Information provided by the government of Canada stresses the symbiotic relationship between the Iranian business community and cultural institutions, such as Persian-language journals, magazines, radio, and television programs: “Advertising revenues bolster the production and free distribution of many group publications and programs. The Iranian-Canadian business sector is also a leader in hosting a number of live cultural events including poetry readings and musical events” <collections.ic.gc.ca/heirloomҳseries/volume7 /countries/iran.html >. Amir Hassanpour has provided the following list of Persian-language publications in Toronto in 2000: Iran Star, Iran-e Javān, Iran Tribune, Iran Post, Javānān, Salām Toronto, Sarmāya, Sepidār, and Šahrvand. He characterizes them as “secular, privately-owned, financed primarily through advertising income, and distributed free of charge in places frequented by the targeted readership (grocery stores, restaurants, video and bookstores),” and he provides the following overview of their content and focus: “Browsing through these papers, one notes immediately that the coverage of Canadian news is minimal - most of the cited papers are sharply focused on Iran. The limited space devoted to the Canadian-Iranian community is also centered on issues and activities related to Iran and being Iranian” (ISIMNewsletter 8 (online only), Sept 2001).
Across Canada, Iranians have also formed professional, student, and cultural associations such as the Canadian Society of Iranian Engineers and Architects, the Iranian/Persian Student Associations and Organizations (ISAO) of Canada, and the Ferdowsi Association of Canada. The Iranian Writers’ Association of Canada, the Persian Artists’ Association of Ontario, the Centre Culturelle et Communautaire des Persians in Montréal and the Vancouver Pars National Ballet stand out as the most prominent organizations devoted to Iranian cultural and artistic expression. The most prominent Iranian writers residing in Canada are Rezā Barāhani and Mehri Yalfāni.
Cultural and social cohesion is also maintained in smaller cities across Canada. Saeed Rahnema has noted the establishment of many support organizations for the Iranian community, such as the Iranian Associations in each of the provinces, which provide services to new immigrants, organize classes and maintain Persian libraries. Rahnema also mentions the several family counseling organizations, women’s associations and magazines catering specially for Iranian women. Persian language classes are also held in all of Canada’s major urban centers, primarily for the benefit of Iranian children. Many Canadian agencies and organizations have sections that specifically provide services to Iranian-Canadians (Rahnema, “Iranians,” p. 1189).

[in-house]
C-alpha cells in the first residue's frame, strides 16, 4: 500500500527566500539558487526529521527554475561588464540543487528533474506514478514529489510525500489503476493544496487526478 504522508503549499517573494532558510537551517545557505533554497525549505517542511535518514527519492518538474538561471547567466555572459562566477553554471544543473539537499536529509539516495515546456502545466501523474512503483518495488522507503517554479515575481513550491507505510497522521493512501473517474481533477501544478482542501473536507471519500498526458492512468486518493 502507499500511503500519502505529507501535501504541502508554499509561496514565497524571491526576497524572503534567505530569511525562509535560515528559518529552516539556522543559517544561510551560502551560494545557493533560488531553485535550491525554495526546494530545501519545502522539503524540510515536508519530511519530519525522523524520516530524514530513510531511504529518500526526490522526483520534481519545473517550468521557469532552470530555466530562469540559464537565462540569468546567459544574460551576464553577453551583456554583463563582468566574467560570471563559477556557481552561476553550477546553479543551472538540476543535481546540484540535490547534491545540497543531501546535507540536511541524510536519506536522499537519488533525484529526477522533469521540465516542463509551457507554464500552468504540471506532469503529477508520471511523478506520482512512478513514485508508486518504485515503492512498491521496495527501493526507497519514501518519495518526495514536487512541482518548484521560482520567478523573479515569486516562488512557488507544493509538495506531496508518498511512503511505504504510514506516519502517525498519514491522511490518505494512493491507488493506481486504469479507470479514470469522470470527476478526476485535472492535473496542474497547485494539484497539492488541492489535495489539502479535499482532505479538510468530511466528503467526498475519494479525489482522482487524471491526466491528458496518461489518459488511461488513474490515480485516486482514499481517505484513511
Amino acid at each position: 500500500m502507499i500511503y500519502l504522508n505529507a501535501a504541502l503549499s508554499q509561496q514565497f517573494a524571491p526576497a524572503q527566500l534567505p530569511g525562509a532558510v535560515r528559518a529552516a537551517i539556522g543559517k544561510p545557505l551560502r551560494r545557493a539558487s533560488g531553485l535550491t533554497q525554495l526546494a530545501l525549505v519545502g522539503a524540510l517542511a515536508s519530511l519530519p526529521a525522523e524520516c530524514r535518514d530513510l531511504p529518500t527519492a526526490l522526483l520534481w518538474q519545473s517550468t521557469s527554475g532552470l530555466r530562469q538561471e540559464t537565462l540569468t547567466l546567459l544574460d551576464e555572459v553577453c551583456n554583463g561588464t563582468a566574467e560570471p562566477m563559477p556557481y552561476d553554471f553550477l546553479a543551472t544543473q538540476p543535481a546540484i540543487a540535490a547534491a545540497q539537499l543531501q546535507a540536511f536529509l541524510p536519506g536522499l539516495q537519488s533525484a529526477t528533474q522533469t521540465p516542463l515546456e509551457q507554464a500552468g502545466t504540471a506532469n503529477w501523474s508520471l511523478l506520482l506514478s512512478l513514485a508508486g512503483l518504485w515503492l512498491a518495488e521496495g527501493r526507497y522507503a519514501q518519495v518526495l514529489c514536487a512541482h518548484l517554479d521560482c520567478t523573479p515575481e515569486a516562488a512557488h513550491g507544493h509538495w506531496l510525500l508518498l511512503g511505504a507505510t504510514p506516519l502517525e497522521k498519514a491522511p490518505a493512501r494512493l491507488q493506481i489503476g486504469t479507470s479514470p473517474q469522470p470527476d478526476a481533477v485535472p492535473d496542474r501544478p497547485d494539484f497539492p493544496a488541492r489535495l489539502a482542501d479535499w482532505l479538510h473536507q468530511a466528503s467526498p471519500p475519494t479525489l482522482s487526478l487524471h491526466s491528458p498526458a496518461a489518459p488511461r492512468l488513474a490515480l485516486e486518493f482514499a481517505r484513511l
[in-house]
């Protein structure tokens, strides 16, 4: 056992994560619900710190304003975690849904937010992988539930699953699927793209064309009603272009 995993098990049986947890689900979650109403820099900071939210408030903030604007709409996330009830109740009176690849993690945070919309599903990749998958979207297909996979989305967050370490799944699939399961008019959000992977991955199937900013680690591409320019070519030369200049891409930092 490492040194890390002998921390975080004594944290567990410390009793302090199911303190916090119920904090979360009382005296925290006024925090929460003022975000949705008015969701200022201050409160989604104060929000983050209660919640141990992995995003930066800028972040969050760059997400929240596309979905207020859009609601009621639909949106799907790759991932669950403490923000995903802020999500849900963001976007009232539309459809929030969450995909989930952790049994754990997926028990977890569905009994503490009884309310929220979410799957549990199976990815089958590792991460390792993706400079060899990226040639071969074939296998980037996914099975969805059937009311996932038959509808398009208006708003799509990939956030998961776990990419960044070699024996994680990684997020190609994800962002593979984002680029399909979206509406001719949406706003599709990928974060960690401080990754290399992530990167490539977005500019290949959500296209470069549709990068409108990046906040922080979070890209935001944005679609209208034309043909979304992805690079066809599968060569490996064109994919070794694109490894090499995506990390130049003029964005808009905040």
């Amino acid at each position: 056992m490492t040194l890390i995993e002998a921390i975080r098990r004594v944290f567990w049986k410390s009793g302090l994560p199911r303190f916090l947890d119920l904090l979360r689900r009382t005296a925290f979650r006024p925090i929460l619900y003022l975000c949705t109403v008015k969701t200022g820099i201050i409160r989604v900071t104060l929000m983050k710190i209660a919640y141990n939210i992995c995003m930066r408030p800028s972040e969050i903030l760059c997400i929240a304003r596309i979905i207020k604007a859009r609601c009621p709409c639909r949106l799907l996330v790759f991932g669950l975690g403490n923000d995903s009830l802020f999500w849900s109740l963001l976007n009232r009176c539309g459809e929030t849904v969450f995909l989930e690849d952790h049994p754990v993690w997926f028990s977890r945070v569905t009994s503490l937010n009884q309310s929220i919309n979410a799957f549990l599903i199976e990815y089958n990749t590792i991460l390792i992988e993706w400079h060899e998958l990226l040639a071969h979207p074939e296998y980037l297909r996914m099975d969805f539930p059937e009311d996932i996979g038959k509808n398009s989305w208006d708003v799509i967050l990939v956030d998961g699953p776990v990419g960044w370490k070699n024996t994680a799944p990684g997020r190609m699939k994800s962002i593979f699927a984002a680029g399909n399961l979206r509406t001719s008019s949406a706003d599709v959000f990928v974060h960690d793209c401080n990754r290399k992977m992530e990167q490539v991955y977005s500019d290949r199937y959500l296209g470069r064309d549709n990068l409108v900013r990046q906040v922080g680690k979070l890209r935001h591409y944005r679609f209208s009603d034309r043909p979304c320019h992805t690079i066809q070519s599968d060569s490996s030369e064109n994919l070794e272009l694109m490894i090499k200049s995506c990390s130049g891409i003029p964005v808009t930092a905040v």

Two Canadian universities, University of Toronto and McGill University, have a tradition of teaching Persian language courses in addition to others devoted to various aspects of Iranian social, political and cultural history. As the Iranian population in Canada has grown, other major universities have begun to incorporate the study of the heritage of this relatively new immigrant community into their curriculum. Iranian-Canadians are also well represented in the Canadian post-secondary educational system, both as students and university instructors. Iranians have not made their presence felt strongly yet on the political map of Canada, although Rahnema notes that in the 1997 provincial elections in Ontario, there were two Iranian candidates on the NDP (New Democratic Party) list, and that several Iranian candidates also ran for the Board of Education. However, many Iranians, the majority of whom came to Canada as political refugees, are still preoccupied with Iranian politics. In addition to political opposition groups and organizations, numerous human rights organizations dealing with the situation of political prisoners and political refugees have also been established, such as the Organization for the Defense of Political Prisoners in Iran, the Society for the Defense of Refugees and the Council of Refugees (Ibid.). A prominent example of Iranian representation in Canadian associations is the role of Barāhani as the current president of PEN Canada, the Canadian chapter of PEN International (Poets, Essayists and Novelists), the aim of which is to support freedom of expression and opinion throughout the world.
Canada remains among the most popular destinations for Iranians seeking to emigrate, and Iranian immigrants to Canada are the fifth most numerous of any nationality <http://netiran.com/Htdocs/Clippings/Social /010624XXSO01.html>. Citing reports from the Iranian Deputy Culture and Higher Education Minister in July 1999, this source also notes that among Iranian university faculty members seeking to emigrate, eleven percent have indicated that Canada is their preferred destination. This pattern confirms the overall impression maintained by Canadian government sources that Iranian immigrants are among the most educated new arrivals.
Much of the information in this article was provided by Sarah Pearson at Statistics Canada. Baha Abu-Laban, “Iranians,” The Canadian Encyclopedia, Second Edition, Edmonton, 1988, II, p.1091.
Amir Hassanpour “Homeland and Hostland: Iranian Press in Canada, “ International Institute for the Study of Islam in the Modern World (ISIM)Newsletter 8, Sept 2001.
Saeed Rahnema, “Iranians,” The Canadian Encyclopedia, 2000 ed., Toronto, 1999, pp. 1189-90.
Internet Sources: . <http://netiran.com /Htdocs/Clippings/Social/010624XXSO01.html>. http://www.isim.nl/newsletter/8/hassanpour.htm>. http://www.plurivox.ca/iranafku.htm>.<http://www.thecanadianencyclopedia.com>. <http://www.theshipslist.com/Forms/canadastats.htm>.
(M. Mannani, N. Rahimieh, K. Sheibani)
Originally Published: July 20, 2002
Last Updated: July 20, 2002